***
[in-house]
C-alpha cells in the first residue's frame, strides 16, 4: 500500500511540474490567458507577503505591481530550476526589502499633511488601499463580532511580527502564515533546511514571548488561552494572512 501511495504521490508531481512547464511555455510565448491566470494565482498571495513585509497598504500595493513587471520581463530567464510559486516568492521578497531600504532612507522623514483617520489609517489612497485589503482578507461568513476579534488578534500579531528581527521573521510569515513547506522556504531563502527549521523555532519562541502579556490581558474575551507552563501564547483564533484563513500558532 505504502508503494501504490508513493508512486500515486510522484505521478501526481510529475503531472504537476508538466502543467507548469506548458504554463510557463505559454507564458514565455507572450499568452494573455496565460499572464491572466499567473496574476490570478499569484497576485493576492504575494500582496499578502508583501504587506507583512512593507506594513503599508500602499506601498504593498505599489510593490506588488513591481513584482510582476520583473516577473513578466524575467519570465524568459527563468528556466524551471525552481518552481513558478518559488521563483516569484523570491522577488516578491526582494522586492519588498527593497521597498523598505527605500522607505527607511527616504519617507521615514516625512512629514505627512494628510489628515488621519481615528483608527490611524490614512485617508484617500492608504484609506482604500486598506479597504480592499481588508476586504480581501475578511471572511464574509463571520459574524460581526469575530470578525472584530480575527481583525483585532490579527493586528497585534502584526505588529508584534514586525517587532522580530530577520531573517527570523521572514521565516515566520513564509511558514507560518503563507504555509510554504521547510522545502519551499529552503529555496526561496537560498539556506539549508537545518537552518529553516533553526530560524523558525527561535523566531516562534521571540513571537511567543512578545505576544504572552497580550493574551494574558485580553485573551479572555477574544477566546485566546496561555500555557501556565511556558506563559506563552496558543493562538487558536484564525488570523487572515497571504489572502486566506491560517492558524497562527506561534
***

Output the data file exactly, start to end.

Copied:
[in-house]
C-alpha cells in the first residue's frame, strides 16, 4: 500500500511540474490567458507577503505591481530550476526589502499633511488601499463580532511580527502564515533546511514571548488561552494572512 501511495504521490508531481512547464511555455510565448491566470494565482498571495513585509497598504500595493513587471520581463530567464510559486516568492521578497531600504532612507522623514483617520489609517489612497485589503482578507461568513476579534488578534500579531528581527521573521510569515513547506522556504531563502527549521523555532519562541502579556490581558474575551507552563501564547483564533484563513500558532 505504502508503494501504490508513493508512486500515486510522484505521478501526481510529475503531472504537476508538466502543467507548469506548458504554463510557463505559454507564458514565455507572450499568452494573455496565460499572464491572466499567473496574476490570478499569484497576485493576492504575494500582496499578502508583501504587506507583512512593507506594513503599508500602499506601498504593498505599489510593490506588488513591481513584482510582476520583473516577473513578466524575467519570465524568459527563468528556466524551471525552481518552481513558478518559488521563483516569484523570491522577488516578491526582494522586492519588498527593497521597498523598505527605500522607505527607511527616504519617507521615514516625512512629514505627512494628510489628515488621519481615528483608527490611524490614512485617508484617500492608504484609506482604500486598506479597504480592499481588508476586504480581501475578511471572511464574509463571520459574524460581526469575530470578525472584530480575527481583525483585532490579527493586528497585534502584526505588529508584534514586525517587532522580530530577520531573517527570523521572514521565516515566520513564509511558514507560518503563507504555509510554504521547510522545502519551499529552503529555496526561496537560498539556506539549508537545518537552518529553516533553526530560524523558525527561535523566531516562534521571540513571537511567543512578545505576544504572552497580550493574551494574558485580553485573551479572555477574544477566546485566546496561555500555557501556565511556558506563559506563552496558543493562538487558536484564525488570523487572515497571504489572502486566506491560517492558524497562527506561534